My first cookbook was published last October, a week before my daughter was born. The day I went into labor, I went into the Williams Sonoma store on Chestnut Street in San Francisco and saw it on display. It didn’t seem real. But my husband was with me to witness that it was. (Maybe the excitement sent me into labor?!)
I have been rubbish about telling people I wrote a cookbook. I blame the sleep deprivation and altered state of reality that comes with having a newborn. Some friends text me pictures from Williams Sonoma stores and say, “You wrote a book?!” Others ask me if I have any good recipes for the Instant Pot and I say yes, in fact, I wrote a whole book with recipes for the Instant Pot. I also hear many stories about people being too scared to take their Instant Pots out of the box (Ina Garten included), so I tell them that I was on a video series called That Expert Show where I explain how to use it and highlight some recipes to help them get started. But since my second cookbook is now in Williams Sonoma stores, I thought it was about time I stopped being so rubbish about telling people I wrote a cookbook. Or two.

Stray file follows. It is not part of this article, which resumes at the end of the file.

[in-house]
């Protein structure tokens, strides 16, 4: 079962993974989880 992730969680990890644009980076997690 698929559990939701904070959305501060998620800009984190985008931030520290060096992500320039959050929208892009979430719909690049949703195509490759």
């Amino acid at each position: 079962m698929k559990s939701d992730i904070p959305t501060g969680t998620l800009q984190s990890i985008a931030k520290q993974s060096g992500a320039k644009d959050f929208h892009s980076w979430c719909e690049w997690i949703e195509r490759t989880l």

My mom passed away in January and I think about her a lot. She loved my blog. She always asked me to print it for her so she could have it in a book. No matter how much I explained that was counter intuitive to the digital medium of a blog, she didn’t care. She wanted it printed. She wanted to hold it. She always said to me, “You are such a beautiful writer, you missed your calling.”
By the time I could give her a copy of my first cookbook, she was too sick to read it. But I take comfort in the fact that she knew I had written it, and she was finally able to hold a book I had written. She never opened it, but she knew what I had accomplished. I knew she was proud of me, and that gave me the permission to be proud of myself. And to tell people what I have accomplished (and to tell them to take their Instant Pots out of the box!). I’m writing a third book in the series now, and my daughter is finally old enough to eat some of the dishes from it. Life is coming full circle and writing is fulfilling me on new levels that I never even thought possible. Well, Mom, I guess I didn’t miss my calling after all.